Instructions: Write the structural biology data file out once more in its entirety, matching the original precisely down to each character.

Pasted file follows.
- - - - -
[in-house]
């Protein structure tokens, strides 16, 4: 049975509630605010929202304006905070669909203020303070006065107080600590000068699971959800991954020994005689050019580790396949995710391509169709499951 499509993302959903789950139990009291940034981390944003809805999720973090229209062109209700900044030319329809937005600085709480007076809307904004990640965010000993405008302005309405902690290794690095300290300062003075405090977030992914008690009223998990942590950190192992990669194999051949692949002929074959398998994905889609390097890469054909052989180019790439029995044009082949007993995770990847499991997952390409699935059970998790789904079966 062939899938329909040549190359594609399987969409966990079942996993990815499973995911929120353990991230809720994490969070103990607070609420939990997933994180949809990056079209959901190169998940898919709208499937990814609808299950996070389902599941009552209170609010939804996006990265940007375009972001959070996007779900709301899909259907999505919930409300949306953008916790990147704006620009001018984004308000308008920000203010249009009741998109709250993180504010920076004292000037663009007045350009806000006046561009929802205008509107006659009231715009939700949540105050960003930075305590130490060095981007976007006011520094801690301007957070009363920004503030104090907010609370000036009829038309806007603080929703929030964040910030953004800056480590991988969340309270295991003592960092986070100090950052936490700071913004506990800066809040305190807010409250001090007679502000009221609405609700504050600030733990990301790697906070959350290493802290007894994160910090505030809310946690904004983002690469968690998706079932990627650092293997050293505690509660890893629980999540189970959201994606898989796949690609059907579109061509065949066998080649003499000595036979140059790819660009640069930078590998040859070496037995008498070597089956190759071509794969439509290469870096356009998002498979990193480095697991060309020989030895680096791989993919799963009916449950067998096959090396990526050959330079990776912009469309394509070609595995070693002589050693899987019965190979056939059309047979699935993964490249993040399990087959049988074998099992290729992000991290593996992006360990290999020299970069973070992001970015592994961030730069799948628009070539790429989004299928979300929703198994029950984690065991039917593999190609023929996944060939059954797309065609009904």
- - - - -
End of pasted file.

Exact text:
[in-house]
């Protein structure tokens, strides 16, 4: 049975509630605010929202304006905070669909203020303070006065107080600590000068699971959800991954020994005689050019580790396949995710391509169709499951 499509993302959903789950139990009291940034981390944003809805999720973090229209062109209700900044030319329809937005600085709480007076809307904004990640965010000993405008302005309405902690290794690095300290300062003075405090977030992914008690009223998990942590950190192992990669194999051949692949002929074959398998994905889609390097890469054909052989180019790439029995044009082949007993995770990847499991997952390409699935059970998790789904079966 062939899938329909040549190359594609399987969409966990079942996993990815499973995911929120353990991230809720994490969070103990607070609420939990997933994180949809990056079209959901190169998940898919709208499937990814609808299950996070389902599941009552209170609010939804996006990265940007375009972001959070996007779900709301899909259907999505919930409300949306953008916790990147704006620009001018984004308000308008920000203010249009009741998109709250993180504010920076004292000037663009007045350009806000006046561009929802205008509107006659009231715009939700949540105050960003930075305590130490060095981007976007006011520094801690301007957070009363920004503030104090907010609370000036009829038309806007603080929703929030964040910030953004800056480590991988969340309270295991003592960092986070100090950052936490700071913004506990800066809040305190807010409250001090007679502000009221609405609700504050600030733990990301790697906070959350290493802290007894994160910090505030809310946690904004983002690469968690998706079932990627650092293997050293505690509660890893629980999540189970959201994606898989796949690609059907579109061509065949066998080649003499000595036979140059790819660009640069930078590998040859070496037995008498070597089956190759071509794969439509290469870096356009998002498979990193480095697991060309020989030895680096791989993919799963009916449950067998096959090396990526050959330079990776912009469309394509070609595995070693002589050693899987019965190979056939059309047979699935993964490249993040399990087959049988074998099992290729992000991290593996992006360990290999020299970069973070992001970015592994961030730069799948628009070539790429989004299928979300929703198994029950984690065991039917593999190609023929996944060939059954797309065609009904």